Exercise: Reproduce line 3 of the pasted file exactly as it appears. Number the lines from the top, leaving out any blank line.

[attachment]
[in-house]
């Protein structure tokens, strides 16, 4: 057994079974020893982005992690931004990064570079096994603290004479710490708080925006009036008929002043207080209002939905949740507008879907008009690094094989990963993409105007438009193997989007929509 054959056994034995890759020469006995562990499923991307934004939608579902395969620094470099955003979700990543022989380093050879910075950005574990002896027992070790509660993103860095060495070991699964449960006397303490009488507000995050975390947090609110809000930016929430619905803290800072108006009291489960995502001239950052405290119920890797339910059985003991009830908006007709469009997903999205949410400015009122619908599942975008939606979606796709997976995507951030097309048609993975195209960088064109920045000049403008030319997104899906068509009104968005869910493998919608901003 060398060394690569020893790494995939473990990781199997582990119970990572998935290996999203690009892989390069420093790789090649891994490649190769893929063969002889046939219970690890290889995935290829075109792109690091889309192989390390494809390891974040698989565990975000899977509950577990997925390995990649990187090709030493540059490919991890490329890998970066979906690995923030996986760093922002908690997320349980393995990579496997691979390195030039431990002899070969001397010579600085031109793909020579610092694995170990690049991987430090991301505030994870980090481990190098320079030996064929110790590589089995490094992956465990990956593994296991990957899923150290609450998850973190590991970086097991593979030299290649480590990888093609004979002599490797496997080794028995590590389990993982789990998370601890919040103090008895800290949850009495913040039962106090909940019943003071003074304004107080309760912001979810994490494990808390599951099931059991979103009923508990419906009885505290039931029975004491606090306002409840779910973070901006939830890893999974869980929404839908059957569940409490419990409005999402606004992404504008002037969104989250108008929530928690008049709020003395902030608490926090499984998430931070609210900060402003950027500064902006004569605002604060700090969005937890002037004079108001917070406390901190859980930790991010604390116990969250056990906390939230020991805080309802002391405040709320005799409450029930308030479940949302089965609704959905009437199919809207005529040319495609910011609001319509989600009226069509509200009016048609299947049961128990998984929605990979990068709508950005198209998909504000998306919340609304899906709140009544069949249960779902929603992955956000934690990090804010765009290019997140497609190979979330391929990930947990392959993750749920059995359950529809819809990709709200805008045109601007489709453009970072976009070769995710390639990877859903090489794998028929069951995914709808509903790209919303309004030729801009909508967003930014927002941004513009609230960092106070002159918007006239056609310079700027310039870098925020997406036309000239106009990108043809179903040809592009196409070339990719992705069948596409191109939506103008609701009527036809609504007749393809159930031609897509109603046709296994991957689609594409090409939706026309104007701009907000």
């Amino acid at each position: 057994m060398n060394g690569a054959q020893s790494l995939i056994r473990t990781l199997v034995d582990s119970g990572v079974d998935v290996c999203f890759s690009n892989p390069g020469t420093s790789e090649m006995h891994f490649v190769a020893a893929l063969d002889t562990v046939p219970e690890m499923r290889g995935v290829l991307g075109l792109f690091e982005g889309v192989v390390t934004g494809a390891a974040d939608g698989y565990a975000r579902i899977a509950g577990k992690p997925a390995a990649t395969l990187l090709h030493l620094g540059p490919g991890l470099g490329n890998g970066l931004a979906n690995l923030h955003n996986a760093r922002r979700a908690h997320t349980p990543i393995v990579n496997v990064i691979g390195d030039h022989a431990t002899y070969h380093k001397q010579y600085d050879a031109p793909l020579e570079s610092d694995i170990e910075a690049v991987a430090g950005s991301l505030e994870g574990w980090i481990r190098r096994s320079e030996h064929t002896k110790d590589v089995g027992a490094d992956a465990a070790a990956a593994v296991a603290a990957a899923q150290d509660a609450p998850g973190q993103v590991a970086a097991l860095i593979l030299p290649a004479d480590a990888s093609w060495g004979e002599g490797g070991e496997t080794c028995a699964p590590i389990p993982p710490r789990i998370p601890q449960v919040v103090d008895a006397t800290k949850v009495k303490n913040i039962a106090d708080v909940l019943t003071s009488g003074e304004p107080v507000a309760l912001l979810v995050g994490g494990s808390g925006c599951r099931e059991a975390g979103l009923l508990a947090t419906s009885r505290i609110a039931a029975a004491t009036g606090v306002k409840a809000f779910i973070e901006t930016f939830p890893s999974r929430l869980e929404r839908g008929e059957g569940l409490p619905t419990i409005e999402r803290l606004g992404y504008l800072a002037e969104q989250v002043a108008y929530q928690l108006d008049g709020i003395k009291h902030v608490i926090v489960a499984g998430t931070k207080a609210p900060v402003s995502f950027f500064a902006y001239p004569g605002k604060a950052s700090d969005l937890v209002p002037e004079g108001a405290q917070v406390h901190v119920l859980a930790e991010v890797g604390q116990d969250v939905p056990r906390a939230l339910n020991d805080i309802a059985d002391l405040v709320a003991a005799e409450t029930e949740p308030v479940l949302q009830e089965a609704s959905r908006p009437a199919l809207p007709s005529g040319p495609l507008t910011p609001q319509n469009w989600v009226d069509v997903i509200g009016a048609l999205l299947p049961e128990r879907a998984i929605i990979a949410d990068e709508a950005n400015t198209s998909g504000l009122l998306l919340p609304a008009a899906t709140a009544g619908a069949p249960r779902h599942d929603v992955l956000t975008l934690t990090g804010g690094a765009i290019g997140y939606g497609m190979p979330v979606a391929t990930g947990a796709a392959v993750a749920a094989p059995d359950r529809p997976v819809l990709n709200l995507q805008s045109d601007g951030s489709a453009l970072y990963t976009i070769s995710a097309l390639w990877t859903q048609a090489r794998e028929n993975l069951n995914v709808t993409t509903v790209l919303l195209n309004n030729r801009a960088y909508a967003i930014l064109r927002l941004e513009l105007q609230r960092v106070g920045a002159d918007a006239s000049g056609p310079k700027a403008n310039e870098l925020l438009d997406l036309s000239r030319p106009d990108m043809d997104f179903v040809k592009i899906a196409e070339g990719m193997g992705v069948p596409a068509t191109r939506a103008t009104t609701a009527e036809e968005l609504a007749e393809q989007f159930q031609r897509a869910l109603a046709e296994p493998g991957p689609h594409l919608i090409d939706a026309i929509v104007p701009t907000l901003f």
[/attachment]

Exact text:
């Amino acid at each position: 057994m060398n060394g690569a054959q020893s790494l995939i056994r473990t990781l199997v034995d582990s119970g990572v079974d998935v290996c999203f890759s690009n892989p390069g020469t420093s790789e090649m006995h891994f490649v190769a020893a893929l063969d002889t562990v046939p219970e690890m499923r290889g995935v290829l991307g075109l792109f690091e982005g889309v192989v390390t934004g494809a390891a974040d939608g698989y565990a975000r579902i899977a509950g577990k992690p997925a390995a990649t395969l990187l090709h030493l620094g540059p490919g991890l470099g490329n890998g970066l931004a979906n690995l923030h955003n996986a760093r922002r979700a908690h997320t349980p990543i393995v990579n496997v990064i691979g390195d030039h022989a431990t002899y070969h380093k001397q010579y600085d050879a031109p793909l020579e570079s610092d694995i170990e910075a690049v991987a430090g950005s991301l505030e994870g574990w980090i481990r190098r096994s320079e030996h064929t002896k110790d590589v089995g027992a490094d992956a465990a070790a990956a593994v296991a603290a990957a899923q150290d509660a609450p998850g973190q993103v590991a970086a097991l860095i593979l030299p290649a004479d480590a990888s093609w060495g004979e002599g490797g070991e496997t080794c028995a699964p590590i389990p993982p710490r789990i998370p601890q449960v919040v103090d008895a006397t800290k949850v009495k303490n913040i039962a106090d708080v909940l019943t003071s009488g003074e304004p107080v507000a309760l912001l979810v995050g994490g494990s808390g925006c599951r099931e059991a975390g979103l009923l508990a947090t419906s009885r505290i609110a039931a029975a004491t009036g606090v306002k409840a809000f779910i973070e901006t930016f939830p890893s999974r929430l869980e929404r839908g008929e059957g569940l409490p619905t419990i409005e999402r803290l606004g992404y504008l800072a002037e969104q989250v002043a108008y929530q928690l108006d008049g709020i003395k009291h902030v608490i926090v489960a499984g998430t931070k207080a609210p900060v402003s995502f950027f500064a902006y001239p004569g605002k604060a950052s700090d969005l937890v209002p002037e004079g108001a405290q917070v406390h901190v119920l859980a930790e991010v890797g604390q116990d969250v939905p056990r906390a939230l339910n020991d805080i309802a059985d002391l405040v709320a003991a005799e409450t029930e949740p308030v479940l949302q009830e089965a609704s959905r908006p009437a199919l809207p007709s005529g040319p495609l507008t910011p609001q319509n469009w989600v009226d069509v997903i509200g009016a048609l999205l299947p049961e128990r879907a998984i929605i990979a949410d990068e709508a950005n400015t198209s998909g504000l009122l998306l919340p609304a008009a899906t709140a009544g619908a069949p249960r779902h599942d929603v992955l956000t975008l934690t990090g804010g690094a765009i290019g997140y939606g497609m190979p979330v979606a391929t990930g947990a796709a392959v993750a749920a094989p059995d359950r529809p997976v819809l990709n709200l995507q805008s045109d601007g951030s489709a453009l970072y990963t976009i070769s995710a097309l390639w990877t859903q048609a090489r794998e028929n993975l069951n995914v709808t993409t509903v790209l919303l195209n309004n030729r801009a960088y909508a967003i930014l064109r927002l941004e513009l105007q609230r960092v106070g920045a002159d918007a006239s000049g056609p310079k700027a403008n310039e870098l925020l438009d997406l036309s000239r030319p106009d990108m043809d997104f179903v040809k592009i899906a196409e070339g990719m193997g992705v069948p596409a068509t191109r939506a103008t009104t609701a009527e036809e968005l609504a007749e393809q989007f159930q031609r897509a869910l109603a046709e296994p493998g991957p689609h594409l919608i090409d939706a026309i929509v104007p701009t907000l901003f």